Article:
To synthesize such an audience requires the kind of powerful pragmatic imagination that a very few students -- the readers and the writers -- have managed miraculously to attain. Very few of my students -- then or now -- have it. It's hard to imagine where they might have acquired it, other than in the sort of uncommon home where -- as Gordon Wells (1986) demonstrated so clearly -- attitudes toward books and language create writers and readers.

A resource which a skilled writer often turns to in such a situation is her knowledge of how writing of the kind she's trying to produce sounds, or looks. Rather than using the real situation to generate purposes and readers, she uses as a model the strategies by which this of audience have, to use Ede and Lunsford's (1984) useful term, been "invoked" by other, similar texts. But my students had never in their lives read anything like what I was asking them to write -- like, that is, the sort of thing teachers had increasingly been asking them to write throughout their school careers. No wonder they didn't produce such great texts -- and no wonder they didn't learn very much that was of use to them from the exercise. Everything about the situation virtually forced them to treat the text they were reading as a textoid, and to produce textoids in response to my assignment. For them, an occasion to mean, in the sense of to engage socially, or to share structures of evaluation and understanding, or "point," was just about entirely absent from the situation. They didn't read to see what someone meant, or write to mean. Nor, not at all incidentally, did I read what they wrote as though I thought they were meaning: I read it to assess what they knew and their ability to write -- a completely different matter.

It is not, of course, true that written language is usually divorced from this kind of immediate pragmatic meaning. It is, I contend, the peculiar situation of language in the school situation that divorces it from meaning and renders it a simulation of meaning, an example of English. In the last few years, in fact, students encounter many examples of written language which are not divorced from immediate pragmatic situations. Forms like text messages, email, Facebook postings and tweets, have given students experience with written language that has the possibility to mean, immediately, to another human being.

Even at the time, however, we could see how dramatic the absence of meaning, motive, and social context from this sort of literacy event was when we contrasted it to the kinds of events described by Lee Odell and others who were studying writing in the workplace (1985; Odell & Goswami, 1982). When Odell asked insurance executives to explain the rhetorical choices they'd made in business letters and memos, he discovered an astonishing (astonishing to many of us academics, anyway) metarhetorical awareness and an equally surprising ability to articulate reasons for subtle choices. Why? It seems clear: because there were real motives and real readers, and real consequences. The executives were meaning. Just as Vygotsky's (1978) infant learns what a gesture means by having it taken as a gesture, so Odell's businessmen (I infer) had learned what the impact of certain kinds of phrases and organizational patterns were because they'd seen them have that impact. They were used to dealing with written texts as though -- in the terms I've been using here -- they were written and read to mean.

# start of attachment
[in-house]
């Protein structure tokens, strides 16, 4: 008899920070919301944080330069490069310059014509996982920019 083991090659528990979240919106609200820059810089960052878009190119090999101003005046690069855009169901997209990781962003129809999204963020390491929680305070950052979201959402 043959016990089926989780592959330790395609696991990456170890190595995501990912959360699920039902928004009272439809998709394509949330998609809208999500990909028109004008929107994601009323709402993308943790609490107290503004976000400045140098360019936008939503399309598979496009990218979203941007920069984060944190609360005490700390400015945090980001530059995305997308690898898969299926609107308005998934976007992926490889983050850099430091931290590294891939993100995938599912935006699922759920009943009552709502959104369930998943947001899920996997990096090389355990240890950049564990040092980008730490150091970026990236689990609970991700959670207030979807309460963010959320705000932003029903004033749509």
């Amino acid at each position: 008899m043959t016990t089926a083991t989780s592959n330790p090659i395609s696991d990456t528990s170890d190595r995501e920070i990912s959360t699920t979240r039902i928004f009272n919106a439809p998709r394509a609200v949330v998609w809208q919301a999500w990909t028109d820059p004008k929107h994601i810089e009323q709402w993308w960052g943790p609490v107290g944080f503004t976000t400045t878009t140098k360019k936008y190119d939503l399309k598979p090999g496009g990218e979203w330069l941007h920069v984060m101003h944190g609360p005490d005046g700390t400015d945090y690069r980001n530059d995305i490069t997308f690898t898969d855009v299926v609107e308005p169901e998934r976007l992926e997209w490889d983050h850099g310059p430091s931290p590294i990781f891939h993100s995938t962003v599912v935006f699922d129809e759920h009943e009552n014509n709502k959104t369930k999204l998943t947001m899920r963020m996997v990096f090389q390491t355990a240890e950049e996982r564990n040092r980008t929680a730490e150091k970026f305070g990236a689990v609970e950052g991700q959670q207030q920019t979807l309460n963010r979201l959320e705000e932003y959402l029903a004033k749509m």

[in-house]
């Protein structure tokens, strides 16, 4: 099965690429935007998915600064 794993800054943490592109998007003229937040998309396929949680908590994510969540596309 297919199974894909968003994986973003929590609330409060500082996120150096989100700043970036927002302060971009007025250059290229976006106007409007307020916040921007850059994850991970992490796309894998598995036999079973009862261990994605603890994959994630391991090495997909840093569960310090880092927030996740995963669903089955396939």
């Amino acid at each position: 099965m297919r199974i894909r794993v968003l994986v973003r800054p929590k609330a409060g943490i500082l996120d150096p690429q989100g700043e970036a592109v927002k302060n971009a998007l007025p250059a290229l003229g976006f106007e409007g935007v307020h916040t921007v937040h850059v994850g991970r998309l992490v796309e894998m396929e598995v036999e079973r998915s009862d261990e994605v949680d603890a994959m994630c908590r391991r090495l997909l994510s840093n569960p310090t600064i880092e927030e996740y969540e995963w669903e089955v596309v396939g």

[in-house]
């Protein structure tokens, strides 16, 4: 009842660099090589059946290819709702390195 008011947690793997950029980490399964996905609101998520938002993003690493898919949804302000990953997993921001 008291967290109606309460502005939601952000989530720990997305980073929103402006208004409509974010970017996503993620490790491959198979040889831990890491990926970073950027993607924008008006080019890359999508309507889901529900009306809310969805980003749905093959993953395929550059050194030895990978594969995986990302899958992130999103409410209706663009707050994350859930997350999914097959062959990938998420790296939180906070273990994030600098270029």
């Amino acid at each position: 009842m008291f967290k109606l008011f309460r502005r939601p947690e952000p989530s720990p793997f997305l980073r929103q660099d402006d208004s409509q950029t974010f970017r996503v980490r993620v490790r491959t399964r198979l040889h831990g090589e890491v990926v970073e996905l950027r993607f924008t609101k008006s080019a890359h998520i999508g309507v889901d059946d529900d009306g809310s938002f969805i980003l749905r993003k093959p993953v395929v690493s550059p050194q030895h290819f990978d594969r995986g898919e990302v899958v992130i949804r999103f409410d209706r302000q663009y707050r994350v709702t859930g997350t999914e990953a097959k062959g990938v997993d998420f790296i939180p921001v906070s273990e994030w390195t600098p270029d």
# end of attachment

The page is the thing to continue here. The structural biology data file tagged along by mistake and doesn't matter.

If it is true that there are profound and fundamental differences between the processes of reading and writing when conducted as empty simulation exercises and when conducted for meaning (as I am defining it), then it seems to me that much of the adventurous and exciting theoretical and practical work in composition and in the teaching of literature, and the use of writing in other disciplines, may be pretty much beside the point. Separated from the act of meaning, language itself tends to become an empty, pointless exercise.

Why is this a problem? After all, surviving university does demand that one develop the skill of processing and retaining information from text, and there have been scores of studies aimed at finding ways of helping students get even better at this. What's wrong with it?

I've spent much of my career looking at this problem, watching students failing, for example, to understand the ironic stances in many of the writers I ask them to read in my literature classes and wondering why it was that when Jonathan Swift's earnest accountant proposes using roast baby to address Ireland's famine and overpopulation problems, or when Robert Browning's Duke explains how, well, unsatisfactory his last Duchess was, students rarely find the irony delightful. More commonly, they're shocked at the idea of roast yearling child served up at a christening, or want to know where Ferrara is, whether Klaus of Innsbruck actually existed, and whether this is going to be on the exam.

In the absence of pragmatic context and intention, reading tends to become a passive act of decoding and storage, and interpretation and response tend to wander into an endless maze of free association and unfettered fantasy. "Analysis of literature" in English classes is often this sort of exercise. More pervasively, the creation of term and research papers becomes, especially since students are awash in online text, at best what Rebecca Moore Howard (1999) has called "patchwriting," in which students assemble (with or without attribution) pre-existing chunks of text.

When students read, and write, in the unmeaning ways afforded by the situation they're in, the ideas and arguments are not attached to each other in strings of socially embedded acts of meaning: they are isolated gobbets of data, infochunks to be warehoused as carefully as possible -- and which rarely survive the date of the examination, because they're attached to nothing else in the warehouse.